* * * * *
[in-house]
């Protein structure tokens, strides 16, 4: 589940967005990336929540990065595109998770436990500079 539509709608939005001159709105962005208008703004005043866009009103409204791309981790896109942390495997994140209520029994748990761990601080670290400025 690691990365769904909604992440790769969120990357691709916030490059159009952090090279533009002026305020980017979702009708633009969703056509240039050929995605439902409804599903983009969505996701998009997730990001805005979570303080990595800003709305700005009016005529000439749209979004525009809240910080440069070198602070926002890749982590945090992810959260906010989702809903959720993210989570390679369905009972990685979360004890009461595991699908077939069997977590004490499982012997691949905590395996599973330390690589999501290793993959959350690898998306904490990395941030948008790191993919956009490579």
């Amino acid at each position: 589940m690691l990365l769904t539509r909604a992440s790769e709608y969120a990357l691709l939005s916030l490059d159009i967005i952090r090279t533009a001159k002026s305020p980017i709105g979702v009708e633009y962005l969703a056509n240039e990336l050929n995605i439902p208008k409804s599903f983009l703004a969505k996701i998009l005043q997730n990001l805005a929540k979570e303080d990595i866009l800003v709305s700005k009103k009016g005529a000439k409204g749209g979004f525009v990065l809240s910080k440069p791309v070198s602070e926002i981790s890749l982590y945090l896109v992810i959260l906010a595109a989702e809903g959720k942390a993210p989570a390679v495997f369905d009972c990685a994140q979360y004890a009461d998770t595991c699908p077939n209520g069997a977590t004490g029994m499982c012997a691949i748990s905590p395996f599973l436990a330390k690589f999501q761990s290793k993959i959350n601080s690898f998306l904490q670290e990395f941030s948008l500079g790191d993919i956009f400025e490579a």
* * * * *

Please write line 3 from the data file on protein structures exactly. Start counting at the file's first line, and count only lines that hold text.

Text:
């Amino acid at each position: 589940m690691l990365l769904t539509r909604a992440s790769e709608y969120a990357l691709l939005s916030l490059d159009i967005i952090r090279t533009a001159k002026s305020p980017i709105g979702v009708e633009y962005l969703a056509n240039e990336l050929n995605i439902p208008k409804s599903f983009l703004a969505k996701i998009l005043q997730n990001l805005a929540k979570e303080d990595i866009l800003v709305s700005k009103k009016g005529a000439k409204g749209g979004f525009v990065l809240s910080k440069p791309v070198s602070e926002i981790s890749l982590y945090l896109v992810i959260l906010a595109a989702e809903g959720k942390a993210p989570a390679v495997f369905d009972c990685a994140q979360y004890a009461d998770t595991c699908p077939n209520g069997a977590t004490g029994m499982c012997a691949i748990s905590p395996f599973l436990a330390k690589f999501q761990s290793k993959i959350n601080s690898f998306l904490q670290e990395f941030s948008l500079g790191d993919i956009f400025e490579a």